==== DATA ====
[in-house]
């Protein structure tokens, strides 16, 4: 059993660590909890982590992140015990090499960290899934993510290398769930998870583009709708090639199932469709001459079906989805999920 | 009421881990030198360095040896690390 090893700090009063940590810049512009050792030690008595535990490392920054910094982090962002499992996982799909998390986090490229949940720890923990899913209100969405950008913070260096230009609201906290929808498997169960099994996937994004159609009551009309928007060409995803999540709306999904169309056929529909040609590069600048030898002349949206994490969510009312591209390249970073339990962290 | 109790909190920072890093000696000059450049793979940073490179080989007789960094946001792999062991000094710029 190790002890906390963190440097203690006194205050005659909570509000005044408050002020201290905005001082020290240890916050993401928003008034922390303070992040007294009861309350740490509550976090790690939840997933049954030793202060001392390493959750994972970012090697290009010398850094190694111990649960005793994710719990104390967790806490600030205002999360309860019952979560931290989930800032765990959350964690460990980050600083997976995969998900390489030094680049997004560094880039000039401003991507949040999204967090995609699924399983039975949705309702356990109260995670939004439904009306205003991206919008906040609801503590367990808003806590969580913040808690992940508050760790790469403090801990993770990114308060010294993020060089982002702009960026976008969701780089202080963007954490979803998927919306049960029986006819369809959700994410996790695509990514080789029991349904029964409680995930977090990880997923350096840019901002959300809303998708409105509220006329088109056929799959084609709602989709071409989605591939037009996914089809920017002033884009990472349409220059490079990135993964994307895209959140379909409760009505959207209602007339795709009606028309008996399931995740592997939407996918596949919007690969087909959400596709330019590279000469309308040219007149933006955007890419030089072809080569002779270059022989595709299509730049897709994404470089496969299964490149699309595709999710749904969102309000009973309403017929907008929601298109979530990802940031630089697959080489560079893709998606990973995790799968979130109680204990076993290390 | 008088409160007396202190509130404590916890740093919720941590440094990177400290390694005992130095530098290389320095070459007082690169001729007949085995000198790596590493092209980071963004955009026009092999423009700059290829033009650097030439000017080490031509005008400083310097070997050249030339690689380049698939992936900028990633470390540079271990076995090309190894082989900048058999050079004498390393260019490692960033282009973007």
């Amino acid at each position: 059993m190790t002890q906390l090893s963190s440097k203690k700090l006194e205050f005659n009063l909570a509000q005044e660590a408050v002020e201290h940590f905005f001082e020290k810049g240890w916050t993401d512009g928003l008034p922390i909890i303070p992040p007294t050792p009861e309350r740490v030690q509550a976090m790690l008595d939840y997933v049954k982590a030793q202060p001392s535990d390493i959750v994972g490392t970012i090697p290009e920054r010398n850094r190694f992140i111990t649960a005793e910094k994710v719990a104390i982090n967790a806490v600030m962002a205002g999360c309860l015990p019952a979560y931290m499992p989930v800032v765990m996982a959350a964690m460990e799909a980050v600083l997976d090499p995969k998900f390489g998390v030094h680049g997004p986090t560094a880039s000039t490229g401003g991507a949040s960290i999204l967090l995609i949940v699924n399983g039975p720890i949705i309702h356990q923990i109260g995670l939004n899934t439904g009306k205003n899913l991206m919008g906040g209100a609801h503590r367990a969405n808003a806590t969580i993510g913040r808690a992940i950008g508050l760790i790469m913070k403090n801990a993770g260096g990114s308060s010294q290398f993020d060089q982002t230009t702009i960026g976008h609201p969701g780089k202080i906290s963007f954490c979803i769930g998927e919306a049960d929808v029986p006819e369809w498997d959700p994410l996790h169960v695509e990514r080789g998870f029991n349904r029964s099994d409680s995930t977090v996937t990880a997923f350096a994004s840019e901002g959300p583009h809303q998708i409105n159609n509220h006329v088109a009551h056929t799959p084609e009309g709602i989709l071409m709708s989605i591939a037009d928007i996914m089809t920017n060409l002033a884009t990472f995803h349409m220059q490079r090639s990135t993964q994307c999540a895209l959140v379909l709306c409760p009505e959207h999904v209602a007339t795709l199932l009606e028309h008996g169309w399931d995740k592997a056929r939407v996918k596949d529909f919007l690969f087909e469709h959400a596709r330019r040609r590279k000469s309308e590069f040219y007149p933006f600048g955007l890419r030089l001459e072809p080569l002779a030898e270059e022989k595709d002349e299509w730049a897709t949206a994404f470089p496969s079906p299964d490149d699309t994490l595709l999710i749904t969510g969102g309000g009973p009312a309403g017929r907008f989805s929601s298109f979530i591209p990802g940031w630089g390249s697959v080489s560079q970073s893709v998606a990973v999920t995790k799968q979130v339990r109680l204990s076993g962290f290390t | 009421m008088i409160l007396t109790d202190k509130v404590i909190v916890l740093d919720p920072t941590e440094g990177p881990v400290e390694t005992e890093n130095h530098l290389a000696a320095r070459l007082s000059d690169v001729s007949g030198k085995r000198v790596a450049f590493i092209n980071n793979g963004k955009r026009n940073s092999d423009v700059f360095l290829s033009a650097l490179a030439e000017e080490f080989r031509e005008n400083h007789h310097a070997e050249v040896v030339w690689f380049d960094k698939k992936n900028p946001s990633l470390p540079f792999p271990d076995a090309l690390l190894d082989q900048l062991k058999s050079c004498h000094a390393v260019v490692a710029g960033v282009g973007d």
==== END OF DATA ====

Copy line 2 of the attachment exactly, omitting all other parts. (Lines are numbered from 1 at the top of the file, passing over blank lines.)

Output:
């Protein structure tokens, strides 16, 4: 059993660590909890982590992140015990090499960290899934993510290398769930998870583009709708090639199932469709001459079906989805999920 | 009421881990030198360095040896690390 090893700090009063940590810049512009050792030690008595535990490392920054910094982090962002499992996982799909998390986090490229949940720890923990899913209100969405950008913070260096230009609201906290929808498997169960099994996937994004159609009551009309928007060409995803999540709306999904169309056929529909040609590069600048030898002349949206994490969510009312591209390249970073339990962290 | 109790909190920072890093000696000059450049793979940073490179080989007789960094946001792999062991000094710029 190790002890906390963190440097203690006194205050005659909570509000005044408050002020201290905005001082020290240890916050993401928003008034922390303070992040007294009861309350740490509550976090790690939840997933049954030793202060001392390493959750994972970012090697290009010398850094190694111990649960005793994710719990104390967790806490600030205002999360309860019952979560931290989930800032765990959350964690460990980050600083997976995969998900390489030094680049997004560094880039000039401003991507949040999204967090995609699924399983039975949705309702356990109260995670939004439904009306205003991206919008906040609801503590367990808003806590969580913040808690992940508050760790790469403090801990993770990114308060010294993020060089982002702009960026976008969701780089202080963007954490979803998927919306049960029986006819369809959700994410996790695509990514080789029991349904029964409680995930977090990880997923350096840019901002959300809303998708409105509220006329088109056929799959084609709602989709071409989605591939037009996914089809920017002033884009990472349409220059490079990135993964994307895209959140379909409760009505959207209602007339795709009606028309008996399931995740592997939407996918596949919007690969087909959400596709330019590279000469309308040219007149933006955007890419030089072809080569002779270059022989595709299509730049897709994404470089496969299964490149699309595709999710749904969102309000009973309403017929907008929601298109979530990802940031630089697959080489560079893709998606990973995790799968979130109680204990076993290390 | 008088409160007396202190509130404590916890740093919720941590440094990177400290390694005992130095530098290389320095070459007082690169001729007949085995000198790596590493092209980071963004955009026009092999423009700059290829033009650097030439000017080490031509005008400083310097070997050249030339690689380049698939992936900028990633470390540079271990076995090309190894082989900048058999050079004498390393260019490692960033282009973007």